|CCL 16.10.26 PhD student, Mol. simulation & modeling, Univ. Duesseldorf: Overcoming lantibiotics resistance in bacterial pathogens|
From: jobs at ccl.net (do not send your application there!!!)
To: jobs at ccl.net
Date: Wed Oct 26 03:58:55 2016
Subject: 16.10.26 PhD student, Mol. simulation & modeling, Univ. Duesseldorf: Overcoming lantibiotics resistance in bacterial pathogens
Applications are invited for a PhD student position in the Computational Pharmaceutical Chemistry & Molecular Bioinformatics group (Prof. Dr. Holger Gohlke; http://cpclab.uni-duesseldorf.de) at the Heinrich Heine University Dsseldorf, Germany. Topic: Overcoming lantibiotics resistance in bacterial pathogens: Nisin as a model system Lantibiotics are antimicrobial peptides, are produced by Gram-positive bacteria, and show bactericidal effects against other bacteria in the low nanomolar range. Due to their high selectivity and stability, lantibiotics are considered valuable future anti-infectives. The best studied lantibiotic nisin, produced by the lactic acid bacterium L. lactis, has been used for more than 50 years as an additive in food. In various human pathogenic bacterial strains (e.g. S. aureus and S. agalactiae), which do not produce nisin itself, a natural immunity to nisin was observed, which was attributed to the nisin resistance protein (NSR). NSR is a so-called C-terminus processive peptidase that cleaves the last six amino acids of nisin, whereby the effectiveness of nisin is reduced by 100 to 1000 times. By a drug-induced inhibition of NSR, the nisin resistance of these strains could be overcome, thus making anti-infective therapy with nisin possible. The aim of this project is the identification of small molecule inhibitors of NSR. As a model system NSR was chosen from S. agilactiae (SaNSR). By integrative modeling, mutagenesis studies, and genetic engineering of nisin variants, a model of the SaNSR/nisin complex has been recently generated, based on the first three-dimensional structure of a nisin resistance protein (DOI: 10.1038/srep18679). The work will be performed within the newly funded DFG Graduate School GRK 2158 Natural products and analogs against therapy-resistant tumors and microorganisms: New lead structures and mechanisms of action (http://www.grk2158.hhu.de/en.html). The PhD student will perform molecular simulation and modeling studies in the Gohlke lab and will furthermore work closely together with scientists of the lab of Dr. Sander Smits for experimentally validating the established models and predictions. Requirements: The ideal candidate will have a record of excellence and a strong background in computational biochemistry/chemistry or structural bioinformatics, a high interest in working in an interdisciplinary collaboration, and profound knowledge in state-of-the-art molecular dynamics simulations (Amber) software and molecular modeling. Detailed information about living and studying in Dsseldorf is provided here: http://www.uni-duesseldorf.de/home/leben-in-duesseldorf.html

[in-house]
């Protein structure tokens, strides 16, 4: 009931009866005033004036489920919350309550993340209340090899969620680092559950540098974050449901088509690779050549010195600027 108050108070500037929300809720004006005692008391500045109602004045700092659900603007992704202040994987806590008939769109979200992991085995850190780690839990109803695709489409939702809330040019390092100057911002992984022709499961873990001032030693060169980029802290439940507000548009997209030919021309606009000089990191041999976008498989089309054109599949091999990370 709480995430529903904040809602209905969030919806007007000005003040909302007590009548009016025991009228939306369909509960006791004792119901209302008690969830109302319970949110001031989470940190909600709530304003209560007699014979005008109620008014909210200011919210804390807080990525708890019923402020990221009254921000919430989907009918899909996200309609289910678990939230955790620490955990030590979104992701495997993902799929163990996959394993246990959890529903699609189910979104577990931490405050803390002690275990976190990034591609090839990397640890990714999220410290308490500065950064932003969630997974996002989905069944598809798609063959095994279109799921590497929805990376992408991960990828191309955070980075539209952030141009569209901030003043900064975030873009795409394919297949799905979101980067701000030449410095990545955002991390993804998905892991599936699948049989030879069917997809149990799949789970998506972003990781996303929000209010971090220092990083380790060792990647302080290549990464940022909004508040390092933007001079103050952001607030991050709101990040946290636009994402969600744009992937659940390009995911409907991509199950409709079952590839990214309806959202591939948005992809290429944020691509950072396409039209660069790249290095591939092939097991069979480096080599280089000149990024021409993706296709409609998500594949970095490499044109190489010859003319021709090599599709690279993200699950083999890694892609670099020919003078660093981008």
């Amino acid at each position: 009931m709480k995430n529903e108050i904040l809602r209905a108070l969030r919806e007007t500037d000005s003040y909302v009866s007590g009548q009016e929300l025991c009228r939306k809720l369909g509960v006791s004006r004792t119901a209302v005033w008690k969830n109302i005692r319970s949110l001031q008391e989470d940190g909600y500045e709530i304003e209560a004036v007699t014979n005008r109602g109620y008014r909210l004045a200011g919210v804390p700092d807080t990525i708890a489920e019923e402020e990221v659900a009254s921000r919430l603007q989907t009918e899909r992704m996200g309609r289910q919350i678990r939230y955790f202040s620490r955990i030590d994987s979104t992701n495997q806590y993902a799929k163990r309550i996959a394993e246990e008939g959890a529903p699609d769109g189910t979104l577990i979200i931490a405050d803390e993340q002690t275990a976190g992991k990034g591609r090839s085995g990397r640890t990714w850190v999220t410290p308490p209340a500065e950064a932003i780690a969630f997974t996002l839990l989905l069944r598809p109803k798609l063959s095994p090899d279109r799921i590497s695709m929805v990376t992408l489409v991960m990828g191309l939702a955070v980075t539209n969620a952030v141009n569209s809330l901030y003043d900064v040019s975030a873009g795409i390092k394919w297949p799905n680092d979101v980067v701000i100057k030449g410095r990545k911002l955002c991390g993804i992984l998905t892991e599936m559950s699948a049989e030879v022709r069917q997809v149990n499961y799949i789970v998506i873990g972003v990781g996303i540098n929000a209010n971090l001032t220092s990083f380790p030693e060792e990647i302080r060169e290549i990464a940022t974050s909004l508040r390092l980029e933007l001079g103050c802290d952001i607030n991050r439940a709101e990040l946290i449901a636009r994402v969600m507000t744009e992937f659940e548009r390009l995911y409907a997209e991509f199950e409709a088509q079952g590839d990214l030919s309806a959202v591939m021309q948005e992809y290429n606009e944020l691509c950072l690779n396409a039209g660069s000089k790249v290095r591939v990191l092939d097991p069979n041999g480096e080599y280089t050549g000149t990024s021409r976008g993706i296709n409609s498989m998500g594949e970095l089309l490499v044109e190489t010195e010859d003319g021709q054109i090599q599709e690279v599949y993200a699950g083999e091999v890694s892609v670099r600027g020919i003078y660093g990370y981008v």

Applicants should submit applications (a one-page letter of motivation _why_ they are interested in the respective project and _how_ they can contribute to the projects success, a current CV, and contact data of three references) by email to gohlke!^!uni-duesseldorf.de . Please provide all documents as one PDF file and specify for which position you are applying.NOTE THAT E-MAIL ADDRESSES HAVE BEEN MODIFIED!!!
All @ signs were changed to !^! to fight spam. Before you send e-mail, you need to change !^! to @
For example: change joe!^!big123comp.com to firstname.lastname@example.org
Please let your prospective employer know that you learned about the job from the Computational Chemistry List Job Listing at http://www.ccl.net/jobs. If you are not interested in this particular position yourself, pass it to someone who might be -- some day they may return the favor.
|Modified: Wed Oct 26 07:58:56 2016 GMT|
|Page accessed 1192 times since Wed Oct 26 07:57:04 2016 GMT|